When we look more closely at the diagnostics by vegetable type of the crops we collaboratively diagnose with the clinic (all vegetables except tomatoes and peppers), we see differences in the most common diagnosis for these vegetables. The following figure shows the crops with more samples submitted (cucurbits, brassicas, sweetpotatoes and alliums). For allium crops, the most common diagnosis was insect damage, followed by fungal diseases. For brassica crops abiotic causes were the most frequent diagnosis, followed by insect damage and fungal diseases. For sweetpotato more than half of the samples were affected by fungal diseases and others by abiotic causes. In cucurbits, oomycete diseases were the most common cause of crop damage, and if we remove the cucurbit downy mildew samples, fungi are the main cause of cucurbit disease.

Vegetable crops are most susceptible to disease when there is an underlying abiotic stress or injury, thus, having good soil, fertilizing and insect control strategies will results in a healthier crop.

Oomycete and fungal diseases that frequently affected crops this year include pathogens that are dispersed via air currents, and contaminated seed, soil, water or plant material.

For the airborne pathogens such as downy mildew, is important to use host resistance when available and a preventive spray program since there is little one can do to avoid exposing the crop to the pathogen.

For pathogens potentially being introduced into the field through contaminated seed or transplants such as gummy stem blight, is important to start with pathogen-free material, destroy any seedlings showing symptoms of disease and all neighboring seedlings, and protect the seed and transplants with fungicides if possible.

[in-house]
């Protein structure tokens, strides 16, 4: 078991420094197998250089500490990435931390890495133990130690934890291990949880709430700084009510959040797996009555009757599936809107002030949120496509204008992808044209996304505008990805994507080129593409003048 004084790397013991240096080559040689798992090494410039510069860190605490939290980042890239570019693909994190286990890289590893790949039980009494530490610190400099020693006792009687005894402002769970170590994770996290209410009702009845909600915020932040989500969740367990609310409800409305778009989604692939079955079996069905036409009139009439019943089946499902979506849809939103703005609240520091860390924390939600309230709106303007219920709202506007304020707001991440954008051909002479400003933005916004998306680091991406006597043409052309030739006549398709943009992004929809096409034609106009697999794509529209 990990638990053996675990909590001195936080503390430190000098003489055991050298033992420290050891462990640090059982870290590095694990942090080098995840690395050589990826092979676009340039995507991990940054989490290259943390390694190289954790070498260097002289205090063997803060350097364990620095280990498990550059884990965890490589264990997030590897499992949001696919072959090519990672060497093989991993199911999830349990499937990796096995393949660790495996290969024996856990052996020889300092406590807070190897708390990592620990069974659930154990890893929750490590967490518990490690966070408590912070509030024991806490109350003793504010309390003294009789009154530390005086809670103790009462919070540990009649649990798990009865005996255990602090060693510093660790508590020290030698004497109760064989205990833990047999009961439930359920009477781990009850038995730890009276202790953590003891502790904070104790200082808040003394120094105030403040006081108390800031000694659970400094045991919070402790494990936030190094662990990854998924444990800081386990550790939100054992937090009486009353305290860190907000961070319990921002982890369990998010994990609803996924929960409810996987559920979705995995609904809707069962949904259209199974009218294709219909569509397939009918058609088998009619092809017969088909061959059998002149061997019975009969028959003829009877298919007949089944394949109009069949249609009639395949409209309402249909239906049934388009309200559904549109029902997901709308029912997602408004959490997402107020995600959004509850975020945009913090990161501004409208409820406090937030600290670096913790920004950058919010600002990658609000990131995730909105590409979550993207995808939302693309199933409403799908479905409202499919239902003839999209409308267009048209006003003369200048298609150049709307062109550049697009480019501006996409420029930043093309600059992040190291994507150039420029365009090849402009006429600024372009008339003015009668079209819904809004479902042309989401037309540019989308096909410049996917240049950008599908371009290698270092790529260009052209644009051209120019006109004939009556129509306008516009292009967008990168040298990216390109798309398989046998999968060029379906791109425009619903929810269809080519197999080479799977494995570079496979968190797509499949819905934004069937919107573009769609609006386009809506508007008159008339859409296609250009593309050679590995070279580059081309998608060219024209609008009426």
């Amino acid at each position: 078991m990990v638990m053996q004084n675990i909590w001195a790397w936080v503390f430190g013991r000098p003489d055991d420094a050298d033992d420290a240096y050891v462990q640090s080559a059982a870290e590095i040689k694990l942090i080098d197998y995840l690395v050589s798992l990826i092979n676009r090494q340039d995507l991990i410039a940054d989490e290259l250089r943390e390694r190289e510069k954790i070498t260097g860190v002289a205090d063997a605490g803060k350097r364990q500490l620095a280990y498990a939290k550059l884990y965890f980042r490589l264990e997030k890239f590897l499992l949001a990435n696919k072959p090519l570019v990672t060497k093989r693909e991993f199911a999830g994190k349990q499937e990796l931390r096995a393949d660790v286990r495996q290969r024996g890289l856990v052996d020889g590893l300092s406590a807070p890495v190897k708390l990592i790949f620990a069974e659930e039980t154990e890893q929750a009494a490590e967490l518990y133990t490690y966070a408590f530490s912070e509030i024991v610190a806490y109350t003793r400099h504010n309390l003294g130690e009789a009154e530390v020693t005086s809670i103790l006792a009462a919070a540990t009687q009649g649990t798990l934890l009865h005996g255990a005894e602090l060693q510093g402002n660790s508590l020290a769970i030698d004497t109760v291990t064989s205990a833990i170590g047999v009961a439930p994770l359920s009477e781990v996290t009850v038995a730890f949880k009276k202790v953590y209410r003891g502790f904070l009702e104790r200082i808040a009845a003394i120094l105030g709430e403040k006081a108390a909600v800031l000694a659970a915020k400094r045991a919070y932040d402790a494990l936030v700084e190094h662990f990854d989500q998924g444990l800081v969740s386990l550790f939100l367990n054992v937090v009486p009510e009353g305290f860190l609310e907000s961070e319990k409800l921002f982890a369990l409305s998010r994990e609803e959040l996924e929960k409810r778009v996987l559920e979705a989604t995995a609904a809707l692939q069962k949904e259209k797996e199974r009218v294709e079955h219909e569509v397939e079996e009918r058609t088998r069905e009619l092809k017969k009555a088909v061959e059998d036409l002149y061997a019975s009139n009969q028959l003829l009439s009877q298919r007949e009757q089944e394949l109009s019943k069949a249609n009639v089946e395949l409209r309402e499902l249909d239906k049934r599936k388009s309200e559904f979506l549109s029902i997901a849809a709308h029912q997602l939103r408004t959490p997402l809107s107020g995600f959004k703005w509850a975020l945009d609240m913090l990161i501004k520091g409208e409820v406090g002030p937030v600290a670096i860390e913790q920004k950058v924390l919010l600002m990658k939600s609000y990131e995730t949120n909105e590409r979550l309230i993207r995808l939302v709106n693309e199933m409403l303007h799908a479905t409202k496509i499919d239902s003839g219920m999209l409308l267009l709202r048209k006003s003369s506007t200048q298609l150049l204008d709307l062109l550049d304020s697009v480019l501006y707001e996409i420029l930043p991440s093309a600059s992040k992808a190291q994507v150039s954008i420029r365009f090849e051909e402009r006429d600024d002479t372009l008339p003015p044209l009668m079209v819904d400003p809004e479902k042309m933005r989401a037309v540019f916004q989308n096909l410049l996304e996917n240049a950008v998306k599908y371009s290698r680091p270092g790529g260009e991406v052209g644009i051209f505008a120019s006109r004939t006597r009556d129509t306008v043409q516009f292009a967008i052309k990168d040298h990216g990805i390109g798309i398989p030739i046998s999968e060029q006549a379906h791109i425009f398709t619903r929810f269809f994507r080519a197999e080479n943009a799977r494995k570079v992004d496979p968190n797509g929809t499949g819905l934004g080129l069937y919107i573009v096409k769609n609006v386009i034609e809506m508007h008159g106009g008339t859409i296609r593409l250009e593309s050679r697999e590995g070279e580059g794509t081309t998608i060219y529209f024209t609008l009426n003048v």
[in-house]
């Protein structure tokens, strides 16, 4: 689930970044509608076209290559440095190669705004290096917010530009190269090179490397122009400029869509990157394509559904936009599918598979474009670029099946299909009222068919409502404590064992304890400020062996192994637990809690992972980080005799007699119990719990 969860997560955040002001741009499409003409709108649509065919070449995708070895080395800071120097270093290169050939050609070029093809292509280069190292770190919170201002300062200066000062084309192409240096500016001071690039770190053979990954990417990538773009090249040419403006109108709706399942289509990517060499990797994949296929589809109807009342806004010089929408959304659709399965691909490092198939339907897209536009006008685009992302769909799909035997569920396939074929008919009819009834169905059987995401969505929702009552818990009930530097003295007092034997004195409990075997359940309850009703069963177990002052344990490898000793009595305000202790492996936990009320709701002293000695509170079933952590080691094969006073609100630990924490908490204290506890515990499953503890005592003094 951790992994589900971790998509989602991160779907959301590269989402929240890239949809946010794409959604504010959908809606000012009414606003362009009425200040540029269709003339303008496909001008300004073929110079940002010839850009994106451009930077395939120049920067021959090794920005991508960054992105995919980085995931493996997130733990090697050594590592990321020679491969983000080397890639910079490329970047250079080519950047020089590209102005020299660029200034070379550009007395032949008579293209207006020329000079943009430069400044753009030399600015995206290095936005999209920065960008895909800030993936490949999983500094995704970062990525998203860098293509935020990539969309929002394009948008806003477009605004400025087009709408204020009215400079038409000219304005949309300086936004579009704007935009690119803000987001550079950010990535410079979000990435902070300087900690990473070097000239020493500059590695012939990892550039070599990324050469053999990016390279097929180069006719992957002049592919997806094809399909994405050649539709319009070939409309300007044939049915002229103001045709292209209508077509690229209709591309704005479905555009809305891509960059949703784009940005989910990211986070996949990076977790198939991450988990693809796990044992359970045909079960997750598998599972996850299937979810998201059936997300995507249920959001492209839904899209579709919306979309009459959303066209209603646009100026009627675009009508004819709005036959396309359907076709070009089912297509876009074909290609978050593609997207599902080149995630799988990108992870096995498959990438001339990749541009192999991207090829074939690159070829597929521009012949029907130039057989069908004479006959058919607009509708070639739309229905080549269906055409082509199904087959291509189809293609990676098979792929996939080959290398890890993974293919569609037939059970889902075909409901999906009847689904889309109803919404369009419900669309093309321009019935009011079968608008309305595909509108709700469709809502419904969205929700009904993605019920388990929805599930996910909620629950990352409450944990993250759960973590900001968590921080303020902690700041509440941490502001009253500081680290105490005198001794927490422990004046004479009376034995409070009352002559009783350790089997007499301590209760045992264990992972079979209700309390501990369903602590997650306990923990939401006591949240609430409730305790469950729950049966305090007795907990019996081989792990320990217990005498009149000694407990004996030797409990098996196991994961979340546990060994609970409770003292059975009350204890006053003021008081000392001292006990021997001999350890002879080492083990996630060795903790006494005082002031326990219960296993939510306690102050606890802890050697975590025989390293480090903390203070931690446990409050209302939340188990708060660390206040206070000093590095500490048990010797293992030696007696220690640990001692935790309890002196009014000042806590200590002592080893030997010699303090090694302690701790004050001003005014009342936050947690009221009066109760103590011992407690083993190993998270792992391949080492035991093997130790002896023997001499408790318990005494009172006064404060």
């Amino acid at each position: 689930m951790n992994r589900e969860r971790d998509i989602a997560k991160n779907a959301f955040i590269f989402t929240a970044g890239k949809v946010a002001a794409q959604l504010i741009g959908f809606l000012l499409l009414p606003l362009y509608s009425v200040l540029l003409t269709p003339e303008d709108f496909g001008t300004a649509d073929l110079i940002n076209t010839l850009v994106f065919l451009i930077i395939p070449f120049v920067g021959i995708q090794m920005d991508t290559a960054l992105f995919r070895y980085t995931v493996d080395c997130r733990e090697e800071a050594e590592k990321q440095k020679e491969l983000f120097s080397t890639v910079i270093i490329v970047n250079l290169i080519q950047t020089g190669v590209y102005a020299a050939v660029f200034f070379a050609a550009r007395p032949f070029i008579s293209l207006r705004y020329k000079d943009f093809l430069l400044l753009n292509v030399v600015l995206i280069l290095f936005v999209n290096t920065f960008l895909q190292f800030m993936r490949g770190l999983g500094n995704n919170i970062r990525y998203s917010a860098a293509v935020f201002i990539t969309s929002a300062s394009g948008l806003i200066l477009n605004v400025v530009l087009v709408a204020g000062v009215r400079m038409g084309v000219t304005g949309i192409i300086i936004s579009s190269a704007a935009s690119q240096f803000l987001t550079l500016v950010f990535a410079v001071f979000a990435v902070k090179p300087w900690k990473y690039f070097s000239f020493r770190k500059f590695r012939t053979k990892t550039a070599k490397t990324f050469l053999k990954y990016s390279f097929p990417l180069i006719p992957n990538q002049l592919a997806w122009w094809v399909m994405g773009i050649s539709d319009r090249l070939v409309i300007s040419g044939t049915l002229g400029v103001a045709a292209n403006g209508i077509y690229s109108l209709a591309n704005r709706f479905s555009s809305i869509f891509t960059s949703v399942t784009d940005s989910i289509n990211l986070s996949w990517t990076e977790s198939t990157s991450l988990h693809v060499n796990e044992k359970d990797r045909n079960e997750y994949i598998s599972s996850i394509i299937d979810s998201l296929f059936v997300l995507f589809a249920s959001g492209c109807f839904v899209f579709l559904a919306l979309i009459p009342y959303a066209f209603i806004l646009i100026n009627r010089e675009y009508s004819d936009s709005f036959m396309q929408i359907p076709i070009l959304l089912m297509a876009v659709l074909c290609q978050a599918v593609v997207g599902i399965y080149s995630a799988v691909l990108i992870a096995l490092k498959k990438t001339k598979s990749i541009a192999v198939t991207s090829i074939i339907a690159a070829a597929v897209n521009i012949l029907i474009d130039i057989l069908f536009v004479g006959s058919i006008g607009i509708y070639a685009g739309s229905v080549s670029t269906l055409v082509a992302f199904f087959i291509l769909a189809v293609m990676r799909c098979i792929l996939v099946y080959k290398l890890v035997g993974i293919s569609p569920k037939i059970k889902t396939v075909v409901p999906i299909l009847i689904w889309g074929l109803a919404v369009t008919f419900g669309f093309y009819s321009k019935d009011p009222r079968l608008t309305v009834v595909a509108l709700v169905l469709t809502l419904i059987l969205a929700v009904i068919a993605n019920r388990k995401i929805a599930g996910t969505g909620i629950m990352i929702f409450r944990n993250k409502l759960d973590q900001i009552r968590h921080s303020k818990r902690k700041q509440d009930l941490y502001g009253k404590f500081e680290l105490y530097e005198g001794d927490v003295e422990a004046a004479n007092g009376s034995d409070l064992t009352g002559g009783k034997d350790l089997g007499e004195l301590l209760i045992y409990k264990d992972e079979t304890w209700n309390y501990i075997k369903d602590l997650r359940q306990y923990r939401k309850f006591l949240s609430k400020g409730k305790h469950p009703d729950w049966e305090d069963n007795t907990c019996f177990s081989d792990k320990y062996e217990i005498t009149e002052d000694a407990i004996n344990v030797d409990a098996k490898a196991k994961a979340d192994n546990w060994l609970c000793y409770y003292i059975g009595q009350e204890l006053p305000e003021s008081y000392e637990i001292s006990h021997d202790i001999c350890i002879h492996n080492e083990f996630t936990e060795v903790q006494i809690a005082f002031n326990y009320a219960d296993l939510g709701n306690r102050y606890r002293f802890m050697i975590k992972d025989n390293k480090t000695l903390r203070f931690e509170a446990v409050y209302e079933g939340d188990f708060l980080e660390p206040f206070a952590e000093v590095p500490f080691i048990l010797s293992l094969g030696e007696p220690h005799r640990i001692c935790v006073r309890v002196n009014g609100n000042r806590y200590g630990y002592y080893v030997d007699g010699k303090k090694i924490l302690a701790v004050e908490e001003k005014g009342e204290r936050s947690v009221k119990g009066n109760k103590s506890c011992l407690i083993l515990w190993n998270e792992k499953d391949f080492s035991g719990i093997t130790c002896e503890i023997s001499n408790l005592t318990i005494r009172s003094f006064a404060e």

For pathogens potentially being introduced into fields through infested soil or irrigation water such as Phytophthora and Pythium, it’s important to take steps to determine if you have the pathogen present or not since they can survive in your soil for many years and have a broad host range, which limits the efficacy of crop rotation. If the pathogens are not present, do what you can to avoid introducing them by cleaning your equipment after visiting a field. If you have the pathogen in your field take steps to determine if your irrigation water may be contaminated, if it is, consider using deep well water for irrigation or incorporating a filtering system. If your water is clean, but the pathogen is in your soil, crop rotation to non-hosts will help, as well as cultural practices (use of plastic mulch and drip irrigation), and preventative spray programs. Some growers have used fumigation in cases were inoculum levels of soilborne pathogens are high.

We will continue to publish news and alerts about diseases affecting North Carolina vegetable crops through the Extension Plant Pathology Portal

(http://www.cals.ncsu.edu/plantpath/extension/clinic/about.html).

Further information about disease control strategies for specific pathogens can be found in the North Carolina Agricultural Chemical Manual (http://ipm.ncsu.edu/agchem/10-toc.pdf).

Follow us on Twitter (https://twitter.com/QuesadaLabNCSU) and Facebook for more veggie disease alerts (https://www.facebook.com/QuesadaLabNCSU).

Written By

Amie NewsomeExtension Agent, Agriculture - Commercial Horticulture (919) 989-5380 (Office) Johnston County, North Carolina

Posted on Sep 24, 2013